Discovery

Pasithee was discovered on Dec. 11, 2001, by Scott S. Sheppard, David C. Jewitt and Jan T. Kleyna at the Mauna Kea Observatory in Hawaii.

Overview

Pasithee is a member of the Carme group, a family of Jovian satellites which have similar orbits and appearance and are therefore thought to have a common origin. The group probably began as a D-type asteroid (possibly from the Hilda family or the Jupiter Trojans) that suffered a collision, which broke off a number of pieces, either before or after being captured by Jupiter's gravity. The largest remaining chunk (still retaining 99 percent of the group's mass) was named "Carme," and the smaller pieces became the other 16 moons in the Carme group.

All of the Carme moons are retrograde, which means that they orbit Jupiter in the opposite direction from the planet's rotation. Their orbits are also eccentric (elliptical rather than circular) and highly inclined with respect to Jupiter's equatorial plane. They all are very similar in color -- light red -- except for Kalyke, which is considerably redder than the others. All of these characteristics support the idea that the Carme satellites began as a captured asteroid, rather than forming as part of the original Jupiter system. None of the Carme members is massive enough to pull itself into a sphere, so they are probably all irregularly shaped.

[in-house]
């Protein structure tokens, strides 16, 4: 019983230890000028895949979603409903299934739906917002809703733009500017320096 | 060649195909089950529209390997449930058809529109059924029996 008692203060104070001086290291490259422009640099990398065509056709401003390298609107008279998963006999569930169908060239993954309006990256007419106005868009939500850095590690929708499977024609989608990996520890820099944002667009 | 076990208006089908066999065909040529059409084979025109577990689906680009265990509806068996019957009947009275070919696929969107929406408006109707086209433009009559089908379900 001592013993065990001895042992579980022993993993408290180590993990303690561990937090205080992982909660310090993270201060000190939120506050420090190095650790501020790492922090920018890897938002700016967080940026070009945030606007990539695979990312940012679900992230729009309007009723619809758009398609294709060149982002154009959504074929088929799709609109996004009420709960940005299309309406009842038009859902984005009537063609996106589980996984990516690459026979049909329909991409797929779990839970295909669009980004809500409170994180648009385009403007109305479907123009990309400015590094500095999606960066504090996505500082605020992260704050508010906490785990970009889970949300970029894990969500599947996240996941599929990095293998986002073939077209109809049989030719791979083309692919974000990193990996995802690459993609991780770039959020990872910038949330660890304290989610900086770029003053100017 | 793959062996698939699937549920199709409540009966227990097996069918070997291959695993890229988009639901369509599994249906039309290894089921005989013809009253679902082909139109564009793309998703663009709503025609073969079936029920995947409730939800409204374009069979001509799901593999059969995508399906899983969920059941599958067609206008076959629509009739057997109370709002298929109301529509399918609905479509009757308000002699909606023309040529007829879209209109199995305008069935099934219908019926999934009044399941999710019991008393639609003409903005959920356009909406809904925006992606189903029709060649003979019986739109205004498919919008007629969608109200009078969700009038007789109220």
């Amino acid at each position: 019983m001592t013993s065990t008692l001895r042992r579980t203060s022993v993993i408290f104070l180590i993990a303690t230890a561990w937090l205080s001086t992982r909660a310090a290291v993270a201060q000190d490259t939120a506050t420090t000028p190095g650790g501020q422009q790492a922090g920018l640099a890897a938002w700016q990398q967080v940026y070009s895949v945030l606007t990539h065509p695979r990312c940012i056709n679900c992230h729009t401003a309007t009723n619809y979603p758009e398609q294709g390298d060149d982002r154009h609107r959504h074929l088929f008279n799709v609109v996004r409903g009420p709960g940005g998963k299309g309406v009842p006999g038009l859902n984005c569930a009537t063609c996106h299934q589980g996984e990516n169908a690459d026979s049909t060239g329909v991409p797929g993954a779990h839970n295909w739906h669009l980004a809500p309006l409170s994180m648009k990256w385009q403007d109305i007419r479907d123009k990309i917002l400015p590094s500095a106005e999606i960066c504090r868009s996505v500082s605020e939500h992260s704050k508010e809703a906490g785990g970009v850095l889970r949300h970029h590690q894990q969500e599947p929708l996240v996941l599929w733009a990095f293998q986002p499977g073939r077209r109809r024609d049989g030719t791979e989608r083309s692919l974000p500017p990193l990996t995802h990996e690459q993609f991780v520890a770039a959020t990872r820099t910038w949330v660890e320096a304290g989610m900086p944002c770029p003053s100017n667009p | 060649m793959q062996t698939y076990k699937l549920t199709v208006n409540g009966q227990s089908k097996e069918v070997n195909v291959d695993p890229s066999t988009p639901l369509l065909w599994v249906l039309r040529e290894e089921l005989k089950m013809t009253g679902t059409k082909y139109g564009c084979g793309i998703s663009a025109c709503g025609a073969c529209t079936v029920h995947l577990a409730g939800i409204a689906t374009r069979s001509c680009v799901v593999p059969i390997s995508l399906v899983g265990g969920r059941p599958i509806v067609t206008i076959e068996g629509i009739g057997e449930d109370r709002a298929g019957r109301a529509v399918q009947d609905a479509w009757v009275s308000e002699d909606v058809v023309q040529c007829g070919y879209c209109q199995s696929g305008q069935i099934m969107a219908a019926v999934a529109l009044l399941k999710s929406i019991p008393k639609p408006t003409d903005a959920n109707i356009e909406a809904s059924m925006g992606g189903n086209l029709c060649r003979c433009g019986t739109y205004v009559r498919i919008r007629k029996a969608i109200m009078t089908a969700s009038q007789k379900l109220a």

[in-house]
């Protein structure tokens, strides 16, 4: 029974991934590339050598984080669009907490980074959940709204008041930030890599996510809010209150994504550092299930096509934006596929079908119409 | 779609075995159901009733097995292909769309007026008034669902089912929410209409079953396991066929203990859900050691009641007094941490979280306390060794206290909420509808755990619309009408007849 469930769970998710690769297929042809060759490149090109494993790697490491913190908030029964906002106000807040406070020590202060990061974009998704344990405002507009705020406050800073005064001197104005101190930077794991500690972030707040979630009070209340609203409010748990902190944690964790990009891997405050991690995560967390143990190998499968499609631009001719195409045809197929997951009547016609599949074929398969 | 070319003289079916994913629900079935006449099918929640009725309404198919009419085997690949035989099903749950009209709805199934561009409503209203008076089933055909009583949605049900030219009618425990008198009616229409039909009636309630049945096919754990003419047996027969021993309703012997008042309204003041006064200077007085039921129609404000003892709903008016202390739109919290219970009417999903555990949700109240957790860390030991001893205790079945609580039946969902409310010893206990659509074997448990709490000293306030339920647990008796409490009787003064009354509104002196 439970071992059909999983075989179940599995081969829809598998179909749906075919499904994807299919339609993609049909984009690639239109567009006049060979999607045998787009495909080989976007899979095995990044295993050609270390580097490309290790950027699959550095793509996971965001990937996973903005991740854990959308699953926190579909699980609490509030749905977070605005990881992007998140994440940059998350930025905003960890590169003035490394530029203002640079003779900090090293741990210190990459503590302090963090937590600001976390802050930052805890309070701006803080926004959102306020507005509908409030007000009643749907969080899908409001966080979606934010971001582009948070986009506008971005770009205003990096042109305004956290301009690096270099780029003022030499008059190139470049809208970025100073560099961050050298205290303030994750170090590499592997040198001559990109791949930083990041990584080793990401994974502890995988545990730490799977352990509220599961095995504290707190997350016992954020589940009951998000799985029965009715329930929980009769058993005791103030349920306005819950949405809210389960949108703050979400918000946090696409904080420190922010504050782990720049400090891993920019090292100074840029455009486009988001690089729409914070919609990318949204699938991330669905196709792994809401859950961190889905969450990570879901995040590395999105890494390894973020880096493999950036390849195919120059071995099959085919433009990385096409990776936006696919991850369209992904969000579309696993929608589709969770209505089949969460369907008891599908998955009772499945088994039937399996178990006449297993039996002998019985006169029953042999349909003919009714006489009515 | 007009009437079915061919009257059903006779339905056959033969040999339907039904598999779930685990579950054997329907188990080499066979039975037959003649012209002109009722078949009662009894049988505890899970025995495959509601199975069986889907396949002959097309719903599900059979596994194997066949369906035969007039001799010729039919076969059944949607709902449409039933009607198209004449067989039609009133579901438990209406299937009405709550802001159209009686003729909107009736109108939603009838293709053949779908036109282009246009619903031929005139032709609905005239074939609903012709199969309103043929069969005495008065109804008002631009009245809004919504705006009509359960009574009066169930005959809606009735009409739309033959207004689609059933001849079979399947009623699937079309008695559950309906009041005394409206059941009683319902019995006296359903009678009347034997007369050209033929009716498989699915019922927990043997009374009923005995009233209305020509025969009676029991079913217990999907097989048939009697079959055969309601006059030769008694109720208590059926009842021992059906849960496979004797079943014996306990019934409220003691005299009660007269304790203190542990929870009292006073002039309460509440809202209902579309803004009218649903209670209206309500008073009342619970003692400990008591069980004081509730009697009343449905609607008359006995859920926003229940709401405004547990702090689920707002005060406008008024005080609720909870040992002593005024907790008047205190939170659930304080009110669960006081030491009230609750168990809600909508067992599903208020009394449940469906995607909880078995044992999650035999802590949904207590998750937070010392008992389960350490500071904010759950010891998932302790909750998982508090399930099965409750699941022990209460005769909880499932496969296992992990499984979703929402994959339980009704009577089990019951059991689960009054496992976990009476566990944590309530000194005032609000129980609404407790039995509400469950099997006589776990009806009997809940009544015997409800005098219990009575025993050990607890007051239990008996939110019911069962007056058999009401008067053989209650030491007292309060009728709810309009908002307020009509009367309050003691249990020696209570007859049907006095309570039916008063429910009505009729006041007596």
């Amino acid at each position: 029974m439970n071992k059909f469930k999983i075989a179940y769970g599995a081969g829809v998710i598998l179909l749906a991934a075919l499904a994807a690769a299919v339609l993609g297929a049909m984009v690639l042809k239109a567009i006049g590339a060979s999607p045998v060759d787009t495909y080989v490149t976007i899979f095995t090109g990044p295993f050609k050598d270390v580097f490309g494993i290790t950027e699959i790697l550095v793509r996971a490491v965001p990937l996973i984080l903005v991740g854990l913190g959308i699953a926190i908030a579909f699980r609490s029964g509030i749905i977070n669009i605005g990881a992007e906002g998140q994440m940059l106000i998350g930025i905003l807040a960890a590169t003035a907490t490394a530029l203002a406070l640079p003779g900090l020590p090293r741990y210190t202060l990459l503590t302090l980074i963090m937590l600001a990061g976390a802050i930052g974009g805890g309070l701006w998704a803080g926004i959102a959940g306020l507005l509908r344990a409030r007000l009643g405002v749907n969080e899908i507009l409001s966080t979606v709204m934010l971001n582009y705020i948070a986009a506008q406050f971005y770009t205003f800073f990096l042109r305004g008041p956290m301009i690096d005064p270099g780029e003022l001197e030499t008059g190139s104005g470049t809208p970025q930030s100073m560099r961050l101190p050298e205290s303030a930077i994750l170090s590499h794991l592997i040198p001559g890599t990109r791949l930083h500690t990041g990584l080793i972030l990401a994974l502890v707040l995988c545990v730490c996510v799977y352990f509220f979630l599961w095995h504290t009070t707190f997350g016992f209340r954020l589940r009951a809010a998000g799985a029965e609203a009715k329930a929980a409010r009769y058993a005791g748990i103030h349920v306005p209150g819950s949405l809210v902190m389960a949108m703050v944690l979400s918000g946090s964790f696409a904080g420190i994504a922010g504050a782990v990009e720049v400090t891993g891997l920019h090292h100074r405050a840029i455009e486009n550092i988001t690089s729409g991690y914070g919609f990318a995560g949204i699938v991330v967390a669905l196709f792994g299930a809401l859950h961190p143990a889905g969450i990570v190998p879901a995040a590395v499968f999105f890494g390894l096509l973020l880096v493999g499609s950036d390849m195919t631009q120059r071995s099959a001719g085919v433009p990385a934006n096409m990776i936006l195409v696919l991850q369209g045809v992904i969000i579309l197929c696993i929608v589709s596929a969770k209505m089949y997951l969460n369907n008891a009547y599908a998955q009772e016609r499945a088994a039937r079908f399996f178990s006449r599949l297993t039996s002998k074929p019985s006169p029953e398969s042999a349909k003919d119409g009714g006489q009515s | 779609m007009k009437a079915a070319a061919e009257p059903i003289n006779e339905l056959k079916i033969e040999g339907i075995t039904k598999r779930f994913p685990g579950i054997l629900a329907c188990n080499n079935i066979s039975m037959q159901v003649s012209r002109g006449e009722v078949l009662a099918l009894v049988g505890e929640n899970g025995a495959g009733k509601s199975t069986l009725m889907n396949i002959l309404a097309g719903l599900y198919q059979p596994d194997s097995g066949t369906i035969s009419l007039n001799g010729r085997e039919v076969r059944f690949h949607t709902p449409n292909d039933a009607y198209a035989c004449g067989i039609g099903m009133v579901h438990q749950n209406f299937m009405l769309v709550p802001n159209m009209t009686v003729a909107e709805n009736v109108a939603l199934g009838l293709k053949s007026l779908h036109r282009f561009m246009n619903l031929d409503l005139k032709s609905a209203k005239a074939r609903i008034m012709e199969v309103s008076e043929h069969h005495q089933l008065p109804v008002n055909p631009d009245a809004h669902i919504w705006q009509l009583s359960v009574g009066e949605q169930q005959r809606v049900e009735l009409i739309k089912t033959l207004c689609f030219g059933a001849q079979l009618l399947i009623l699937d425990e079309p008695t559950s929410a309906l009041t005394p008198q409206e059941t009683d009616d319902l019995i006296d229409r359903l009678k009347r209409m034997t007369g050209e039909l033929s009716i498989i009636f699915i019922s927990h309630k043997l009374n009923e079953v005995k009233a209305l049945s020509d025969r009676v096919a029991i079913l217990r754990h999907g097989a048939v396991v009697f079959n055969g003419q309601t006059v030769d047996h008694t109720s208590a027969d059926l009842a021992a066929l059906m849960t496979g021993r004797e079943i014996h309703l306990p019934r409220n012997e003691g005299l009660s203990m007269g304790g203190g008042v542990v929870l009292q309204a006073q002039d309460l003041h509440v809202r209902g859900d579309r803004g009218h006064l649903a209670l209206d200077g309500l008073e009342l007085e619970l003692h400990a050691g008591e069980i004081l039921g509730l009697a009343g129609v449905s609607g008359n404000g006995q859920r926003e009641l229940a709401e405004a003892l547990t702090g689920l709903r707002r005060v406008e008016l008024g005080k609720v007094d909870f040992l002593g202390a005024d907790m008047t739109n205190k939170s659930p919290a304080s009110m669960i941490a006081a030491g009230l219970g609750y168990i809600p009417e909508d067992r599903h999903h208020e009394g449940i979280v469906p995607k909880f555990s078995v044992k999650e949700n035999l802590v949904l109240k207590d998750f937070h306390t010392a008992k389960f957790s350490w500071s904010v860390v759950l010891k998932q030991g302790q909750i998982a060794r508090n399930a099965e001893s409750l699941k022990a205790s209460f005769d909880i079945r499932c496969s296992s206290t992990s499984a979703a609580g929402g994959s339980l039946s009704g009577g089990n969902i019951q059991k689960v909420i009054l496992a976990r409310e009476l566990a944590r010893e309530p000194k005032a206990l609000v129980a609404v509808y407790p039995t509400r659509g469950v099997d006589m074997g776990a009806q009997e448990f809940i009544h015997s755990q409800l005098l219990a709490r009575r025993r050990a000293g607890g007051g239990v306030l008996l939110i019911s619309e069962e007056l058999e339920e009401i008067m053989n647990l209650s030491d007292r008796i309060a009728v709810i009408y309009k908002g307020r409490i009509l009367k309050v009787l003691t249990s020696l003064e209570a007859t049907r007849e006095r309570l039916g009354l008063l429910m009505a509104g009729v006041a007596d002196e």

Pasithee has a mean radius of about one kilometer. At a mean distance of about 14 million miles (23 million kilometers) from Jupiter, the satellite takes about 719 Earth days to complete one orbit.

How Pasithee Got Its Name

Originally called S/2001 J6, Pasithee was named for one of the Graces, who were daughters of Zeus, the Greek equivalent of the Roman god Jupiter. Her name (also spelled "Pasithea") means "kind to everybody." According to Homer's "Iliad," Pasithee was given in marriage to Hypnos (god of sleep) by Zeus' wife, Hera. Hypnos received Pasithee's hand in marriage as a reward for putting Zeus to sleep so that Hera could help the Greeks in their war against the Trojans.

A name ending in "e" was chosen for this moon in accordance with the International Astronomical Union's policy for designating outer moons with retrograde orbits.

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